At the start of the second World War, from the declaration of war by France and Britain up to the German invasion of France and the Low Countries on 10 May 1940, there was a period during which neither side had yet committed to launching a significant attack, and there was relatively little fighting on the ground. This period became known as the Phoney War.
In Northern Ireland the same thing is happening, but it is not yet clear whether it is a phoney war or a phoney peace. Both sides have signed up to power-sharing, but on the unionist side at least they have not yet committed to any significant compromises with their nationalist 'partners'. On the contrary, there have been numerous examples of unionists, particularly from the DUP, sniping at the 'enemy'; from trying to rubbish Sinn Féin's proposals for tax varying powers, to criticising the plans for a stadium at the Maze, to dismissing the idea of a united Ireland as an "impossible myth", to trying to block an Irish Language Act, and so on.
Meanwhile the real battle has not even started, or at least not yet publicly. The Executive has not yet agreed its Programme for Government, and one can only imagine the discussions that are going on behind closed doors to try to find a Programme that both sides will sign up to. As so often, the DUP is busy painting itself into a corner – by publicly sniping at suggestions from Sinn Féin, they are limiting their own room for manoeuvre. If they think that Sinn Féin are going to accept a Programme for Government that contains only DUP-friendly proposals, then they are showing political immaturity. The Programme for Government will have to have as much in it for Sinn Féin as for the DUP, and will probably have to contain things that DUP MLAs have publicly denounced. Where will they then stand? Will they eat humble pie, or will they desert the party, as so many lower-level members have already done? Will they join Jim Allister's planned new party?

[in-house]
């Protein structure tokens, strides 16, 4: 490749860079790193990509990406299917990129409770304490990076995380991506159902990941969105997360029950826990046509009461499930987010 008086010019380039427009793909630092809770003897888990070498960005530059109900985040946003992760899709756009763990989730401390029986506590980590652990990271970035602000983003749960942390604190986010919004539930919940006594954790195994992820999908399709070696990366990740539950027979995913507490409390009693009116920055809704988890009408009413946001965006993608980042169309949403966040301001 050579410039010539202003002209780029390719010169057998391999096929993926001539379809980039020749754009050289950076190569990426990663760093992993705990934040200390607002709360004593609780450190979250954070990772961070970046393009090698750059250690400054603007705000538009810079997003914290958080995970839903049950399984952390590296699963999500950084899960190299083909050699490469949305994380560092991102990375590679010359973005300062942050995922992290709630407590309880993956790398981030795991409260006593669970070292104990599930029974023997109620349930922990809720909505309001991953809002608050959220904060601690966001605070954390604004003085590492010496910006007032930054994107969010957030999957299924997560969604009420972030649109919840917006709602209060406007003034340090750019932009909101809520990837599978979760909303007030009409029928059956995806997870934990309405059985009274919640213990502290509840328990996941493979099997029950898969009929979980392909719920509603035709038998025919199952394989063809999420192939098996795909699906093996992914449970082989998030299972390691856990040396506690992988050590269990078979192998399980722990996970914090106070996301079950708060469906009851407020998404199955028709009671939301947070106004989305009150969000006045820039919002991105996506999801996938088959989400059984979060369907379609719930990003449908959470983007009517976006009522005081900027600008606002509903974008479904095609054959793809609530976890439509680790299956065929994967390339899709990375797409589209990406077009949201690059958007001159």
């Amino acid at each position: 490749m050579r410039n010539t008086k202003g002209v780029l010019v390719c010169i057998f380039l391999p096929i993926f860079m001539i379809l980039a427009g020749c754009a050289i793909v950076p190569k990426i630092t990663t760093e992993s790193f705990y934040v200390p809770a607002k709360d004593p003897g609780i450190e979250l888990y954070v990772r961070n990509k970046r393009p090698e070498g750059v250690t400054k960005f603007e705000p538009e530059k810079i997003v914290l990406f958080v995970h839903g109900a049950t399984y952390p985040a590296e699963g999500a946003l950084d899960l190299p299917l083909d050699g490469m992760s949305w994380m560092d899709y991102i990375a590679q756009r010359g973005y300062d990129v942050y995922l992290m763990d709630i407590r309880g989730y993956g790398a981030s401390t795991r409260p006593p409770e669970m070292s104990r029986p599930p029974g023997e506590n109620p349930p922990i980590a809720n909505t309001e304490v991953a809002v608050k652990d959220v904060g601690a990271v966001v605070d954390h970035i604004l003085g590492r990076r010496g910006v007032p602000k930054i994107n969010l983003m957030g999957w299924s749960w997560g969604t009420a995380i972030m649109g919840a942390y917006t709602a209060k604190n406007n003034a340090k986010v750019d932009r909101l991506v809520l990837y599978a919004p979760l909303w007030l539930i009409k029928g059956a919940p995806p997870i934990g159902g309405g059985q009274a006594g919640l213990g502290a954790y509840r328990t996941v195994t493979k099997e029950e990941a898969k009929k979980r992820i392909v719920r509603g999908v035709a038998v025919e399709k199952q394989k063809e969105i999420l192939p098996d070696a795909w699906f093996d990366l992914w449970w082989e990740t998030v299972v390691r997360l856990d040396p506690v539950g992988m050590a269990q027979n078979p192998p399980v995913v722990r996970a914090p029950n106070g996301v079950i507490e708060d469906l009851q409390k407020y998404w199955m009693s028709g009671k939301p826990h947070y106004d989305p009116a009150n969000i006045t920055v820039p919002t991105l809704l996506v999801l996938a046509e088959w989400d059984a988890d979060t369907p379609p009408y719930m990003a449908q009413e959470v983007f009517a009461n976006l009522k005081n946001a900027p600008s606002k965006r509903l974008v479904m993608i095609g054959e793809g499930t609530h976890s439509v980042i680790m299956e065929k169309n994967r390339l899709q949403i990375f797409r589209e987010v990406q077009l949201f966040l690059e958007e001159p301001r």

One thing is for certain – once the Programme for Government is published the phoney war (or phoney peace) will end. The sniping will have to cease, because the Programme will be a Programme for the whole Executive, DUP included. Either the snipers will split the DUP, leading to an all-out (political) war, or they will be silenced and marginalised and all-out peace may break out, complete with officially sanctioned republican-friendly policies, and fully functioning North-South Ministerial structures. The next few months promise to be interesting!